(From the golang-dev mailing list)
One of the reasons for Go 1 is to provide a stable platform for
writing Go programs, guaranteeing that code written today will
continue to compile and run for a long time. To that end, the public
Go APIs are now frozen. We will be using an automated tool to identify
and avoid backwards-incompatible API changes. It is still possible to
change libraries, but only in ways that do not break Go 1 programs and
only if the change is judged worthwhile for Go 1.
We are shifting our focus to fixing bugs as preparation for the
official Go 1 release. All items on the issue tracker with priority
"Go1" will be addressed before the Go 1 release. If you'd like to work
on a specific issue, take ownership (if you are a committer) or add a
comment to that effect. (In the issue list, the owner
"firstname.lastname@example.org" identifies bugs that need someone to step in.)
Another way you can help is to write examples for existing packages.
See "go help testfunc" for details and the bytes and time packages for
Unlike with previous releases, we are not planning to tag a Go 1
branch and then immediately start making backwards-incompatible
changes in the main branch. Our intent is that the main branch be the
source for the eventual Go 1.1, Go 1.2, and so on, all of which must
be backwards compatible with Go 1. It will require discipline and
compromise, but by maintaining the API freeze we can avoid version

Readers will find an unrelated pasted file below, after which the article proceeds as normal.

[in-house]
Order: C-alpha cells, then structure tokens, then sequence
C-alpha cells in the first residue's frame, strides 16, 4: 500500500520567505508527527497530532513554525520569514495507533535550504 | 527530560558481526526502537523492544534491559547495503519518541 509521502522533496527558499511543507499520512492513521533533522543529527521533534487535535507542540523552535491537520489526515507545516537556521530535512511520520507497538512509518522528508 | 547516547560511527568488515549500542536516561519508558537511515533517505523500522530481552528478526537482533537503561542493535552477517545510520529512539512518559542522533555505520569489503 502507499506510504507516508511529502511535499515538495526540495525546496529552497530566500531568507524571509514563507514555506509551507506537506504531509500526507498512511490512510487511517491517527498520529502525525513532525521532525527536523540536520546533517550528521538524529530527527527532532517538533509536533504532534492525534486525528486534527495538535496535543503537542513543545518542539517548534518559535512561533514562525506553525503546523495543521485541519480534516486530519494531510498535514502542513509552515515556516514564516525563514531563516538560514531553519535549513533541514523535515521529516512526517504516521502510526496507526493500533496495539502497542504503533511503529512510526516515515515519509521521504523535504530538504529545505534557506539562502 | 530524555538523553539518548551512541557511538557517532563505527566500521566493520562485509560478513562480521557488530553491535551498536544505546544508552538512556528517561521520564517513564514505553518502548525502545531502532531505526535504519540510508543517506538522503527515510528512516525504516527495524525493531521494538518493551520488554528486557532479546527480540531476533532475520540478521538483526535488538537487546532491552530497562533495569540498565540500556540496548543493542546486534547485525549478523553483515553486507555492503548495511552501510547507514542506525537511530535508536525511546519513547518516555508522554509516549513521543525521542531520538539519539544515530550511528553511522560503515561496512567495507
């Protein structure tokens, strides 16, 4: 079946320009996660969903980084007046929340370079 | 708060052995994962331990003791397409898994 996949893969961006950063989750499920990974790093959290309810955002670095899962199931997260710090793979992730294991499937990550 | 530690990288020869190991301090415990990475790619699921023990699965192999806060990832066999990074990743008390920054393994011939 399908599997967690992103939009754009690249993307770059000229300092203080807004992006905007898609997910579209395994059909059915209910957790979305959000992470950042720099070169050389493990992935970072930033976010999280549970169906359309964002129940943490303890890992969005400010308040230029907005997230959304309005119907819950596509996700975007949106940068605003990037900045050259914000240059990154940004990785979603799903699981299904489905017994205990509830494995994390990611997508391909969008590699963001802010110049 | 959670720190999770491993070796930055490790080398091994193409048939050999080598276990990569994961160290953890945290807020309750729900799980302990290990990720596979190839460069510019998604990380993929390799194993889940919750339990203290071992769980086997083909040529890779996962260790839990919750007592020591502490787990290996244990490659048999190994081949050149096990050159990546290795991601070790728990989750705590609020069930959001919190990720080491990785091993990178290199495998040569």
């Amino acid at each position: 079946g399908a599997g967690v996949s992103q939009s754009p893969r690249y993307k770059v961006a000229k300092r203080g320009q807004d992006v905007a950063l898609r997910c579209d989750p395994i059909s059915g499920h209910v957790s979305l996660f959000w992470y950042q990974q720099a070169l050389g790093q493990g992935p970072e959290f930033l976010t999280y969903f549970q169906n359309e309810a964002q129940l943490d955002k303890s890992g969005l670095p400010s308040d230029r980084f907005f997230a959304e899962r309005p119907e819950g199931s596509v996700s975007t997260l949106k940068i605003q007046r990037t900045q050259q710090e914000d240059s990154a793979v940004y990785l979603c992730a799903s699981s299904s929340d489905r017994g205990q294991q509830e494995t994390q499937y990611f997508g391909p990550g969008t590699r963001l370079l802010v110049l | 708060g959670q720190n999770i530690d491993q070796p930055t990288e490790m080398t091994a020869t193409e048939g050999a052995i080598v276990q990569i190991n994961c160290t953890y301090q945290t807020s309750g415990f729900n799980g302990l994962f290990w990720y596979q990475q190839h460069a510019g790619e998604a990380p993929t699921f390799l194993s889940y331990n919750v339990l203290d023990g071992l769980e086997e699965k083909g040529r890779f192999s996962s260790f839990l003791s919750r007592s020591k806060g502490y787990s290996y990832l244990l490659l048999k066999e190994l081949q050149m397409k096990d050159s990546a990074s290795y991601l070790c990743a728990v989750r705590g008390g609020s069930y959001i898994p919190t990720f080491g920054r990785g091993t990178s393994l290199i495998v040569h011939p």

skew issues. Over time we will watch how Go 1 is used and then,
informed by what we've learned over a substantial period, we will
begin work on a Go 2 in much the same way as we did for Go 1.
We expect that after Go 1, the volume of changes made in the standard
library will diminish. We are going to assume Go 1 as a base and focus
on building interesting things around it, and we hope that you will do
the same. We will continue to apply bug fixes and improvements to the
Go core, but significant new work should be done in external
repositories. That way new functionality is accessible to all Go users
(via the go tool), not just the small number working at tip.
For the next few weeks our target is the Go 1 release. We will be
fixing bugs, not adding features. Please bear with us as we push for
this milestone that will make Go and its community stronger for the
Thanks for your all your help so far. We wouldn't be here without you.
Andrew, on behalf of the Go team